Exclusion tactics are an effective method to prevent mice from entering your home or keeping the rodent population in your house small. Mice, rats, and other pests can easily squeeze themselves into tight openings. If you can get a pencil through any crack, hole, or opening inside your house, chances are mice can get through them too. 

Eliminate entry points by sealing cracks in your home’s foundation and walls, especially where there are vents and utility pipes. Check to see if all your doors actually seal against the threshold when closed as well. Remember, mice can gnaw through most sealants such as plastic, wool, and rubber. Your best bet is to fill gaps with steel wool or caulking.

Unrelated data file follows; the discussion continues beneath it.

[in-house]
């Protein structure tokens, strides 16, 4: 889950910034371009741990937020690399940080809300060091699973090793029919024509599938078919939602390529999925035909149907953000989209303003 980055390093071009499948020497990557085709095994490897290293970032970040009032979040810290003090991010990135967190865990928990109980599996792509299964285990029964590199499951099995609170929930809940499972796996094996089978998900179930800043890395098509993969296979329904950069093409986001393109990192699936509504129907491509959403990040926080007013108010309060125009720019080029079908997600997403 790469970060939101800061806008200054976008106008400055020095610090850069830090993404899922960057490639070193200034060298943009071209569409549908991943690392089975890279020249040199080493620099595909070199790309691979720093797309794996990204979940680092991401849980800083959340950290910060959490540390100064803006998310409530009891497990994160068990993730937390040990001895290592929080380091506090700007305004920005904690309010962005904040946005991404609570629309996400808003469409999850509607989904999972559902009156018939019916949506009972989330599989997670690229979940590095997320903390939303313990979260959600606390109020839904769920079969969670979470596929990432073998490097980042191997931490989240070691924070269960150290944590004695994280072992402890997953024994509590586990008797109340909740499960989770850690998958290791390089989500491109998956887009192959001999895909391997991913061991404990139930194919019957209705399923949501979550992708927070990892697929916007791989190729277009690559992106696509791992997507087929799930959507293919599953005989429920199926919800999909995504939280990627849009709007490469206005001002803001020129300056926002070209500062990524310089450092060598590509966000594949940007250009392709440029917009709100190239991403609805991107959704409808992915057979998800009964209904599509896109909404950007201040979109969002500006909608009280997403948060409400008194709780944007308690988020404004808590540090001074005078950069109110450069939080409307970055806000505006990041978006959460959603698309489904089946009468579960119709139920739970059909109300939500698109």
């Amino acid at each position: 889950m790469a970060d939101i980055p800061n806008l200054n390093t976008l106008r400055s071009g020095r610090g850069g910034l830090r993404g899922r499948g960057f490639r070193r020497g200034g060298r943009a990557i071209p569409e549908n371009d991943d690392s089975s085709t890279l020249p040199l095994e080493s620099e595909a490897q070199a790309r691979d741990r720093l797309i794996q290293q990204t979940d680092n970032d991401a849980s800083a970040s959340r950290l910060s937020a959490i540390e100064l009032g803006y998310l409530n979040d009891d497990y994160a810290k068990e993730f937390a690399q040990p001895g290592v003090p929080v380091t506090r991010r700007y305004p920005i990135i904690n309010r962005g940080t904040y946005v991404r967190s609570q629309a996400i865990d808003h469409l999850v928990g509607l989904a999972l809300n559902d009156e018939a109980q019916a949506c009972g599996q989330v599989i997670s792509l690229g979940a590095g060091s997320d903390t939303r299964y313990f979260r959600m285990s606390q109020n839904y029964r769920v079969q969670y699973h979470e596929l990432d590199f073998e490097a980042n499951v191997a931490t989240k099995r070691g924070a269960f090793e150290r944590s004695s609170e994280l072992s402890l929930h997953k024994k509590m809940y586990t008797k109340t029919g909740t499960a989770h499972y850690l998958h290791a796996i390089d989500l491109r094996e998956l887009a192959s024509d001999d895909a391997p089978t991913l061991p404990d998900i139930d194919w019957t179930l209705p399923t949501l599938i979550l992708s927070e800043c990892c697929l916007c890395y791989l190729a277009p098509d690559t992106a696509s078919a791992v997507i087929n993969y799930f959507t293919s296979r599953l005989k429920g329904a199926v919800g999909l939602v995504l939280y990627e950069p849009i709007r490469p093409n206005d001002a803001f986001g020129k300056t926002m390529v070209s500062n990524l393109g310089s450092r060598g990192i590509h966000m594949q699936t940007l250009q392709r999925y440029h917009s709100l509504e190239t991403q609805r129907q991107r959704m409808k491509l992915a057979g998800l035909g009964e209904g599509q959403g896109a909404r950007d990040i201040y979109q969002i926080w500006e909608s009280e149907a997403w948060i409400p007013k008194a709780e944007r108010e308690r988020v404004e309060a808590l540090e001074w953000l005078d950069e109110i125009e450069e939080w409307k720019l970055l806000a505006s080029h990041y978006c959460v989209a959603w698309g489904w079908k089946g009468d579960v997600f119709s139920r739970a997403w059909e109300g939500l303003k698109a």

2. Set up traps. 

Rodent control can be done in different ways: traps, bait stations, rodenticides, and professional pest control are the most popular methods. For homeowners attempting to do DIY rodent control, trapping is the safest method. Unlike rodent poisons, which pose risks to children and pets, traps can either kill the mice quickly or contain them for relocation.

It will do you no good to set up traps and bait randomly. You have to observe to see where the mice are living, passing by, and building nests. Once you have found these high-traffic places, you can set traps in the area where mice are most active. Snap traps, enclosed snap traps, glue traps, and humane traps are the four more common trap types you can buy from any hardware store. 

It’s not advisable to buy cheap glue traps as they are considered to be inhumane. Large mice can carry the glue board with them and shake it off, while smaller mice die of starvation. Using small snap traps for large mice are similarly inhumane as the trap may amputate or injure the mouse without killing it.